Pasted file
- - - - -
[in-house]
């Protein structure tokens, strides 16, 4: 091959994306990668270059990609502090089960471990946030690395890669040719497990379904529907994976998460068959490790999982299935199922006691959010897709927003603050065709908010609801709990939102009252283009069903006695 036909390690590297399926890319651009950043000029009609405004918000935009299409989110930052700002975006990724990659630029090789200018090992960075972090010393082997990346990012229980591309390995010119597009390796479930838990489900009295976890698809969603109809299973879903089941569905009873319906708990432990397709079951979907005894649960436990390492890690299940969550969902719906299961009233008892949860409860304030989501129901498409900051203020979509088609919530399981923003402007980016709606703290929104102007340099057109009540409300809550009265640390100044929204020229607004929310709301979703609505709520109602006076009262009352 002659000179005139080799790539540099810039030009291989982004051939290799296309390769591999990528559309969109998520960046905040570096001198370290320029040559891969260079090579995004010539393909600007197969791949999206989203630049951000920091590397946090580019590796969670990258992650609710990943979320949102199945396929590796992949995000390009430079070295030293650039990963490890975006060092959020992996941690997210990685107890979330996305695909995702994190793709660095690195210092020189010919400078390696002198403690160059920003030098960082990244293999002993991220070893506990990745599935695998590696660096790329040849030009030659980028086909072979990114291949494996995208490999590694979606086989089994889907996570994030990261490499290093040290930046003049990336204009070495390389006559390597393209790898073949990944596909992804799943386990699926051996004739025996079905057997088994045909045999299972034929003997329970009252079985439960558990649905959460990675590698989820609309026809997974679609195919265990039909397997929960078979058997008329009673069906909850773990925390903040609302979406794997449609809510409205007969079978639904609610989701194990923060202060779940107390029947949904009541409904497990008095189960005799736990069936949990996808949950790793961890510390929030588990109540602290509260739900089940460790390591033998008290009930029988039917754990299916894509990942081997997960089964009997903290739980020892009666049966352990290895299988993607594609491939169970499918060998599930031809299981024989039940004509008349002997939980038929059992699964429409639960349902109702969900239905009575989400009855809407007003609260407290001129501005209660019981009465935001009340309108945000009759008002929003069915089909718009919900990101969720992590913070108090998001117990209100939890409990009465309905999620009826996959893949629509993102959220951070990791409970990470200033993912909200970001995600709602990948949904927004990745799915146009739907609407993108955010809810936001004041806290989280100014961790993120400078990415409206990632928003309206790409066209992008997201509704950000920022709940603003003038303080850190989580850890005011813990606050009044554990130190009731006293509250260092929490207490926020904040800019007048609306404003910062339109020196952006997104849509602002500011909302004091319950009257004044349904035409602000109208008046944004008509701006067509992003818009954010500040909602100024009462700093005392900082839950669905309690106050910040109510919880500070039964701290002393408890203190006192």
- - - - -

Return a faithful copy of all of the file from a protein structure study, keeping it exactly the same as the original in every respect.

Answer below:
[in-house]
């Protein structure tokens, strides 16, 4: 091959994306990668270059990609502090089960471990946030690395890669040719497990379904529907994976998460068959490790999982299935199922006691959010897709927003603050065709908010609801709990939102009252283009069903006695 036909390690590297399926890319651009950043000029009609405004918000935009299409989110930052700002975006990724990659630029090789200018090992960075972090010393082997990346990012229980591309390995010119597009390796479930838990489900009295976890698809969603109809299973879903089941569905009873319906708990432990397709079951979907005894649960436990390492890690299940969550969902719906299961009233008892949860409860304030989501129901498409900051203020979509088609919530399981923003402007980016709606703290929104102007340099057109009540409300809550009265640390100044929204020229607004929310709301979703609505709520109602006076009262009352 002659000179005139080799790539540099810039030009291989982004051939290799296309390769591999990528559309969109998520960046905040570096001198370290320029040559891969260079090579995004010539393909600007197969791949999206989203630049951000920091590397946090580019590796969670990258992650609710990943979320949102199945396929590796992949995000390009430079070295030293650039990963490890975006060092959020992996941690997210990685107890979330996305695909995702994190793709660095690195210092020189010919400078390696002198403690160059920003030098960082990244293999002993991220070893506990990745599935695998590696660096790329040849030009030659980028086909072979990114291949494996995208490999590694979606086989089994889907996570994030990261490499290093040290930046003049990336204009070495390389006559390597393209790898073949990944596909992804799943386990699926051996004739025996079905057997088994045909045999299972034929003997329970009252079985439960558990649905959460990675590698989820609309026809997974679609195919265990039909397997929960078979058997008329009673069906909850773990925390903040609302979406794997449609809510409205007969079978639904609610989701194990923060202060779940107390029947949904009541409904497990008095189960005799736990069936949990996808949950790793961890510390929030588990109540602290509260739900089940460790390591033998008290009930029988039917754990299916894509990942081997997960089964009997903290739980020892009666049966352990290895299988993607594609491939169970499918060998599930031809299981024989039940004509008349002997939980038929059992699964429409639960349902109702969900239905009575989400009855809407007003609260407290001129501005209660019981009465935001009340309108945000009759008002929003069915089909718009919900990101969720992590913070108090998001117990209100939890409990009465309905999620009826996959893949629509993102959220951070990791409970990470200033993912909200970001995600709602990948949904927004990745799915146009739907609407993108955010809810936001004041806290989280100014961790993120400078990415409206990632928003309206790409066209992008997201509704950000920022709940603003003038303080850190989580850890005011813990606050009044554990130190009731006293509250260092929490207490926020904040800019007048609306404003910062339109020196952006997104849509602002500011909302004091319950009257004044349904035409602000109208008046944004008509701006067509992003818009954010500040909602100024009462700093005392900082839950669905309690106050910040109510919880500070039964701290002393408890203190006192």